Sign-up Calendars:May June July August
Big Pond Residents,
It's all happening . . . At the Boat Ramp! Come and volunteer.
Like a bustling bazaar, come stop by the Big Pond boat ramp on a weekend this summer for a few minutes. Feel the energy of the kayakers bobbing in the water, the hunger of the fishermen and fisherwomen and the growls of their motors, the roars of the young at heart jet skiers, and the calm of the sail-boaters wearing shorts and docksiders. Meet the Russian comrade who fishes from the shore of the grassy cove.Come and volunteer - Welcome visitors to Big Pond! As a Big Pond Association volunteer, day trippers will be happy to meet you and hear about the Lake. Tell them about how nice it is. Tell them about the Big Pond Association's successful work to prevent milfoil, zebra mussels and other non-native species from hitchhiking on boats to invade Big Pond. Let them know how important it is to clean their boats and motors, and inspect their watercraft before launching into the Creek. Offer to help. You will pleased to meet all these friendly people, while you enjoy the satisfaction of helping keep the Lake free of problem plants and animals. Please remember also to bring a trash bag. In between the arrivals of pickups and SUV's straining to haul their water toys, try to quickly stroll the parking area for trash sprouting from between the emerald blades of grass. If you would like to volunteer for the Boat Ramp, please sign up for a Saturday or Sunday this summer by emailing email@example.com .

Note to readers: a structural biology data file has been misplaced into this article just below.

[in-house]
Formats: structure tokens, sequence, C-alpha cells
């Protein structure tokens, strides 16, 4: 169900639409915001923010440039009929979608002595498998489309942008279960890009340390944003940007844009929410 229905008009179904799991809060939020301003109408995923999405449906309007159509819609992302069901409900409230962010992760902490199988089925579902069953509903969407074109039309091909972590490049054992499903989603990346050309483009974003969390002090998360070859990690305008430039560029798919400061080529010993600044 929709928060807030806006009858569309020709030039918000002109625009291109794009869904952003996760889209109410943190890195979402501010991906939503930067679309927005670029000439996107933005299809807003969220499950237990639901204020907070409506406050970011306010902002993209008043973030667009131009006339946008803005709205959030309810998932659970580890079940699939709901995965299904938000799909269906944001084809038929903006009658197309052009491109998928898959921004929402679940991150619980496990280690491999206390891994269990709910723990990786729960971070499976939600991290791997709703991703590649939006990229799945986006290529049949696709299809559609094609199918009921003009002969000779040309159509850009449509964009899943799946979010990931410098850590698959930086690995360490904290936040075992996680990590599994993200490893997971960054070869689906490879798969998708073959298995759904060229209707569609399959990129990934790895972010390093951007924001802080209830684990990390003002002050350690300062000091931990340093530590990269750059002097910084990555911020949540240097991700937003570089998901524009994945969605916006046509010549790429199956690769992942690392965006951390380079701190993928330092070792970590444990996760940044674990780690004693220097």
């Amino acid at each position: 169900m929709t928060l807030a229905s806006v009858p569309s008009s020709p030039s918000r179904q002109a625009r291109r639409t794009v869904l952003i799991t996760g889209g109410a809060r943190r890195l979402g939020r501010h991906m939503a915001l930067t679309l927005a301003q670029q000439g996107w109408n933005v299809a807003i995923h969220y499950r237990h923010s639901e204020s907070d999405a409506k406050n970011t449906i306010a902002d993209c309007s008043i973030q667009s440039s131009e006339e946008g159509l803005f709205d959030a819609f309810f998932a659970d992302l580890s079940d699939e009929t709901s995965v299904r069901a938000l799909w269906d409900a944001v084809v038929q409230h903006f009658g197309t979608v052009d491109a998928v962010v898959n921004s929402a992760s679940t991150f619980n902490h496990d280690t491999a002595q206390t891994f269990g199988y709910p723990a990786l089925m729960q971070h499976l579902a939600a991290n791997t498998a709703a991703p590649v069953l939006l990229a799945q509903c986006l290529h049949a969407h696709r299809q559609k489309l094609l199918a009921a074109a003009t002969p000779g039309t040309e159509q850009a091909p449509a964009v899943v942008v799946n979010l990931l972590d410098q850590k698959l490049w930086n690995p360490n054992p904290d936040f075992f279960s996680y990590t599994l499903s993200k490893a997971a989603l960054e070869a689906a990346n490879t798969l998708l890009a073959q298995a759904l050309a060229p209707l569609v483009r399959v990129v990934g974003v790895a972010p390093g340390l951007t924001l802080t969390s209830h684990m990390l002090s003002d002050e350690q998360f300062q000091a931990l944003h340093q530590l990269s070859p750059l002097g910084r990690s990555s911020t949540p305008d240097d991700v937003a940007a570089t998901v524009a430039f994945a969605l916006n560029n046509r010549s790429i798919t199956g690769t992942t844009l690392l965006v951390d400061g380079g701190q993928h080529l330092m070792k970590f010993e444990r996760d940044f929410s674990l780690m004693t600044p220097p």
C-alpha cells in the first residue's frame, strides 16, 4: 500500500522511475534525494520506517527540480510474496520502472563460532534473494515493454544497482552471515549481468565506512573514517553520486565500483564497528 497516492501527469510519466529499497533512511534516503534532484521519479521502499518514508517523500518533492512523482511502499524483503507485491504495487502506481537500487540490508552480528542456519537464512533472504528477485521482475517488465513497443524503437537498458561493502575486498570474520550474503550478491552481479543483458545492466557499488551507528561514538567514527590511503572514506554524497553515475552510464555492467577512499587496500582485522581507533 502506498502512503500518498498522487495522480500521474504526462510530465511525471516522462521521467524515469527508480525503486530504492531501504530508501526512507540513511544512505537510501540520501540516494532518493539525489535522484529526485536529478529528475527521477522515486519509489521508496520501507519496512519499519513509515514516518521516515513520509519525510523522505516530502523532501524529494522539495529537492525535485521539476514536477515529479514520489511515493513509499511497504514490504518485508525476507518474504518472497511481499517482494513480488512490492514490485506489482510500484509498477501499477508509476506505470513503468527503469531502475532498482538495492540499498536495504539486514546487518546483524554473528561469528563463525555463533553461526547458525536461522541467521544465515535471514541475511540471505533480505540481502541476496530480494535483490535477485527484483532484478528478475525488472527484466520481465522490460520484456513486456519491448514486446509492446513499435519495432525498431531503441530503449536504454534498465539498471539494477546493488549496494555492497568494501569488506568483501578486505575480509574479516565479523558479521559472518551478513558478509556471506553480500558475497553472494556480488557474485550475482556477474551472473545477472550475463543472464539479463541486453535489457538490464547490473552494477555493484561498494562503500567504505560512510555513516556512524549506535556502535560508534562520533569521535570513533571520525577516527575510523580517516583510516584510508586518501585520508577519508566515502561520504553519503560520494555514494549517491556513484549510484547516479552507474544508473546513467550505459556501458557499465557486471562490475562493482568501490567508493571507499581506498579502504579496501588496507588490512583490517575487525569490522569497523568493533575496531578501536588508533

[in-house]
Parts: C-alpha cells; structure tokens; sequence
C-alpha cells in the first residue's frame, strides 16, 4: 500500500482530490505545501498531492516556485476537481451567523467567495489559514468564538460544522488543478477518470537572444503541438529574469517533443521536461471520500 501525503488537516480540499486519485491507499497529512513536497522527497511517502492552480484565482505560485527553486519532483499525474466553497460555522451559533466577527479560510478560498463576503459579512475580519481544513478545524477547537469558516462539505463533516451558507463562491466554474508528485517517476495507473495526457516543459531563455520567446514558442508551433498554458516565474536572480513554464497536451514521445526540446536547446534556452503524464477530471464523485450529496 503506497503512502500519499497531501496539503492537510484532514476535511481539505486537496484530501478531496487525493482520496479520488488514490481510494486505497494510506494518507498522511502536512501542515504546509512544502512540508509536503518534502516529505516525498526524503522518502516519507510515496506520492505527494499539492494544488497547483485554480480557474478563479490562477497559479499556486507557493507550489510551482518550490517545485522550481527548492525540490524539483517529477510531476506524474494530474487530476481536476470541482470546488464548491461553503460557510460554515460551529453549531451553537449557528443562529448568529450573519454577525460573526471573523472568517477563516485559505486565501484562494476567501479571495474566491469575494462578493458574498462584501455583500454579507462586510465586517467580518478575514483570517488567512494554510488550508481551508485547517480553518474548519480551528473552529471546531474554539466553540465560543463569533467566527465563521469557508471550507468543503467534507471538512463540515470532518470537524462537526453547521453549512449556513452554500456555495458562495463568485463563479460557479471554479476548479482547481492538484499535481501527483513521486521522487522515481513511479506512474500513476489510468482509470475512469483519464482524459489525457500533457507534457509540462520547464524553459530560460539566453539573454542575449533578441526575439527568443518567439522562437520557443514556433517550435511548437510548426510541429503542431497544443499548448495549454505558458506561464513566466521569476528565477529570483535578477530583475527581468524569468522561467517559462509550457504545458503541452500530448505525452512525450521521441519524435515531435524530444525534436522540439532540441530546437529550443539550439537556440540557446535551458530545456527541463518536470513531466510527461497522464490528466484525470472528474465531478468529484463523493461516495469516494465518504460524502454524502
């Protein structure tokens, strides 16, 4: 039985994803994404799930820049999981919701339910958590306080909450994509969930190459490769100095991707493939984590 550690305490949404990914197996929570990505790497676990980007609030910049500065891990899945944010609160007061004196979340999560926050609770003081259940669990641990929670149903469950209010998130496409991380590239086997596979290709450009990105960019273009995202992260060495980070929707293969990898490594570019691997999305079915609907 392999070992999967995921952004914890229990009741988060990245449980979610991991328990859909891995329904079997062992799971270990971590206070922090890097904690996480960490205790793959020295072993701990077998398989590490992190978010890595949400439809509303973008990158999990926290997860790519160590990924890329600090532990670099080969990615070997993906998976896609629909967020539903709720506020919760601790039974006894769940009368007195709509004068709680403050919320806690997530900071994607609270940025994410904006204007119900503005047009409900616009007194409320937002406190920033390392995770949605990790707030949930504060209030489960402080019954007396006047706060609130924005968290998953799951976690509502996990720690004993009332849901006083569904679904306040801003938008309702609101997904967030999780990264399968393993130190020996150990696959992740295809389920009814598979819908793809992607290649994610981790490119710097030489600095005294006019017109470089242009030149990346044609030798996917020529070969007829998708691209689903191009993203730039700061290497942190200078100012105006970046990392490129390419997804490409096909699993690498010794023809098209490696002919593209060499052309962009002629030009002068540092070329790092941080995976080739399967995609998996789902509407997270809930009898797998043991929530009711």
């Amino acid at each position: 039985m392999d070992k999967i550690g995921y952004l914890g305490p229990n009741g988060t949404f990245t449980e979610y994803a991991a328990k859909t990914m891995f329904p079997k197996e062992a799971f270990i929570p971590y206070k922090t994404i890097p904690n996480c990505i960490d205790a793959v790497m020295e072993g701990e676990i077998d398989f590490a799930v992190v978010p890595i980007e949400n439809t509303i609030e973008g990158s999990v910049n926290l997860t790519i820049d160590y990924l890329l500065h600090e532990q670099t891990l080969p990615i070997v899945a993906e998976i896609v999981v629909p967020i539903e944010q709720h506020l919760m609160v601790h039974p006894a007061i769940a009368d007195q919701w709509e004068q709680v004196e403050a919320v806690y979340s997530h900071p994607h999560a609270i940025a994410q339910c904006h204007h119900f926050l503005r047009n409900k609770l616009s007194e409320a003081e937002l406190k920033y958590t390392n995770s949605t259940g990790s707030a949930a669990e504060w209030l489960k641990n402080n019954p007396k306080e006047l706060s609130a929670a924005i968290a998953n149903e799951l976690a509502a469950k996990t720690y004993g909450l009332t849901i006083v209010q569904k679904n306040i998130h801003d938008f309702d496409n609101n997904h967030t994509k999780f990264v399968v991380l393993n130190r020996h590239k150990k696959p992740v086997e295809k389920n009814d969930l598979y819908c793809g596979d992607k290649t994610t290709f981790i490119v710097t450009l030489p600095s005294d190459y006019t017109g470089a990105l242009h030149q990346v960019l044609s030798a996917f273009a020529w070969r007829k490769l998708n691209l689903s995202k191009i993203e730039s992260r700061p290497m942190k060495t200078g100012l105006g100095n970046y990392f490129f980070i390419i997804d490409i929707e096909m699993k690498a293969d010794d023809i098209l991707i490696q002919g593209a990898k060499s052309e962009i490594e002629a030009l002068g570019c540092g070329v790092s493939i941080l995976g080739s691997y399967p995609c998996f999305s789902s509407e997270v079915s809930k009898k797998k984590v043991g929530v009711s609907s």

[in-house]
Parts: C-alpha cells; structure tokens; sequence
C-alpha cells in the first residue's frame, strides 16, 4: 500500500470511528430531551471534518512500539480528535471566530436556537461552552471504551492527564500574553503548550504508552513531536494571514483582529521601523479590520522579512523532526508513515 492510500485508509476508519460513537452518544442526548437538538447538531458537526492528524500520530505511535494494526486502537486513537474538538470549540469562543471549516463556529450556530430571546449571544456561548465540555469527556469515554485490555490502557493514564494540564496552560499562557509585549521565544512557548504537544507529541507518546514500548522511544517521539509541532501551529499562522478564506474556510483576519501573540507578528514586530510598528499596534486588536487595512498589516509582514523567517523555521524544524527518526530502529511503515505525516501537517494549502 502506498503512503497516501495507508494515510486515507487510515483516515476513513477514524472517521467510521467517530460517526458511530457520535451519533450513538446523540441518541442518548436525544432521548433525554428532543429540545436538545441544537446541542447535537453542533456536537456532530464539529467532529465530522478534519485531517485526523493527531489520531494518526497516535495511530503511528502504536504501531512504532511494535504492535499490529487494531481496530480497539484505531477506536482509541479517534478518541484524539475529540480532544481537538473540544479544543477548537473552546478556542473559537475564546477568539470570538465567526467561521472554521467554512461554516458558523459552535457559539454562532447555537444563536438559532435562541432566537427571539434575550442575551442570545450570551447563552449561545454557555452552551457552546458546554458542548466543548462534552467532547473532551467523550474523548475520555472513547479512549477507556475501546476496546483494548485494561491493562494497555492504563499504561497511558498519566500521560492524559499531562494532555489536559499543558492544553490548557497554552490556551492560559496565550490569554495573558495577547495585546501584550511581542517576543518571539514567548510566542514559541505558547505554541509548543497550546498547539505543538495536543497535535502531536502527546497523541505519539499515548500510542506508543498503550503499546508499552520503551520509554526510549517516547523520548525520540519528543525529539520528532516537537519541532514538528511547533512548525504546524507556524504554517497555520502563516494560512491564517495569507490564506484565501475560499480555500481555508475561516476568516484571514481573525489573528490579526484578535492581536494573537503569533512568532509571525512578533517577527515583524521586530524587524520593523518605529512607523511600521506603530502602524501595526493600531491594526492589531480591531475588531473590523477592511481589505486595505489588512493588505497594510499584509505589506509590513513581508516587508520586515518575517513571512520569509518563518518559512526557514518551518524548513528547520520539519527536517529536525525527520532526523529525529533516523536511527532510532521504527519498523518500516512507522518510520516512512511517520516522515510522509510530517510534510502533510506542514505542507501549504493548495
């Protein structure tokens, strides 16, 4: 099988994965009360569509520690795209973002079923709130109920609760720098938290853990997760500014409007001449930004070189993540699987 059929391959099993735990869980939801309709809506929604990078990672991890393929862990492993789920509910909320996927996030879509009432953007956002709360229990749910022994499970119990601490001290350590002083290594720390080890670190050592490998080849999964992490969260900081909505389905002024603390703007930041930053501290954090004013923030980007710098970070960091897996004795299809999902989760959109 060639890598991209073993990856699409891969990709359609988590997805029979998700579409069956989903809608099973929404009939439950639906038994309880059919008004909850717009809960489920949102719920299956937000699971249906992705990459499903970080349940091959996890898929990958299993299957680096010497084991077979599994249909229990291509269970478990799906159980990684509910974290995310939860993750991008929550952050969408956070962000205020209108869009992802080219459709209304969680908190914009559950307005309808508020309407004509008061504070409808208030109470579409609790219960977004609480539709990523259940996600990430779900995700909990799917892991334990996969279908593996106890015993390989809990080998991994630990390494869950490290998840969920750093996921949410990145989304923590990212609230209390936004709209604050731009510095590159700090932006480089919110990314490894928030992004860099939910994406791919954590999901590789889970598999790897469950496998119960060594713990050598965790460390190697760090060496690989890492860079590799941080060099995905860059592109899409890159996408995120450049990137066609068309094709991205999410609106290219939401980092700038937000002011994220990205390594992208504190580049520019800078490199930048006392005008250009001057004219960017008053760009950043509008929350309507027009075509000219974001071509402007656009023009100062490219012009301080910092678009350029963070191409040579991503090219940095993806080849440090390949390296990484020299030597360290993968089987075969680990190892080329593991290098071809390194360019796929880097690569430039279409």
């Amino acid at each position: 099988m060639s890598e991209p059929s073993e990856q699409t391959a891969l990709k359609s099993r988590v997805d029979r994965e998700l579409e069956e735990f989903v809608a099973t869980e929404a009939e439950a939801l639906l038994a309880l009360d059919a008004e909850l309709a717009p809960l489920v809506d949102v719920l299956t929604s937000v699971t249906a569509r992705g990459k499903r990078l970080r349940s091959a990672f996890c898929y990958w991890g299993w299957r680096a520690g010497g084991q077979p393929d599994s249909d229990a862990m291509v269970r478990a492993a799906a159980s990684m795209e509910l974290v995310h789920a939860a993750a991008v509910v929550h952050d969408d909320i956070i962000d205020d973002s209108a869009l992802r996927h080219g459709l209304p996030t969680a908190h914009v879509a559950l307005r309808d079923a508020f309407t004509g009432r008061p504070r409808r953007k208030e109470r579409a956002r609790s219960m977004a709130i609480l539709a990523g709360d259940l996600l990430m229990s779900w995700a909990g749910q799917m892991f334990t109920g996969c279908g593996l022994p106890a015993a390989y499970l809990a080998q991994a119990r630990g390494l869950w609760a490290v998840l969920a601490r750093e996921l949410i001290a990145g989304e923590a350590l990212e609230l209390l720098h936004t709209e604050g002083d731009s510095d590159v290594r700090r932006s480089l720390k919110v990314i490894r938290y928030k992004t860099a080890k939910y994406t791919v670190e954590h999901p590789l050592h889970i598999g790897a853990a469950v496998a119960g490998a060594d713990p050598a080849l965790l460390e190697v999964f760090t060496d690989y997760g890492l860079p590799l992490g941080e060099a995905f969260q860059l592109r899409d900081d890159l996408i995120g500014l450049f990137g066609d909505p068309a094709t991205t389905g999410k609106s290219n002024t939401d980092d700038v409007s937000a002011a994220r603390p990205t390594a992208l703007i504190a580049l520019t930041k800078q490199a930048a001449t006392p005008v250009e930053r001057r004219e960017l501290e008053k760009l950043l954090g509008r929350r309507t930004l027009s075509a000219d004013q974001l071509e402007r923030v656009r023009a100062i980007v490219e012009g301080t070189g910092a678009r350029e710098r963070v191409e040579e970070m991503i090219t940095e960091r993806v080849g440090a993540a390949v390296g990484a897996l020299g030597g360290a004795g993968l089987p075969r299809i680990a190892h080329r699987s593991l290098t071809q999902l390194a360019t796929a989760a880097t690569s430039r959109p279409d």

More background information on local and state efforts to preserve Big Pond are listed below:
Informational trifold brochures, which welcome boaters to Big Pond, explain the invasive species threat and introduce the Big Pond Association, are available at the kiosk.
The Department of Conservation and Recreation’s Lakes and Ponds Program began a Boat Ramp Monitoring Program of their own at select lakes in the Commonwealth in 2004. DCR Link . Monitoring Surveys from this program confirm the effectiveness of our own initiative. Boaters launching at Big Pond and Otis Reservoir ramps had the greatest awareness of exotic invasive species and 94.4% were aware that boats are one of the main pathways that non-native plants enter a new waterbody. Boat Ramp Monitoring Link Education and cooperation from Big Pond boaters are the keys to preventing the spread in invasive species to the lake.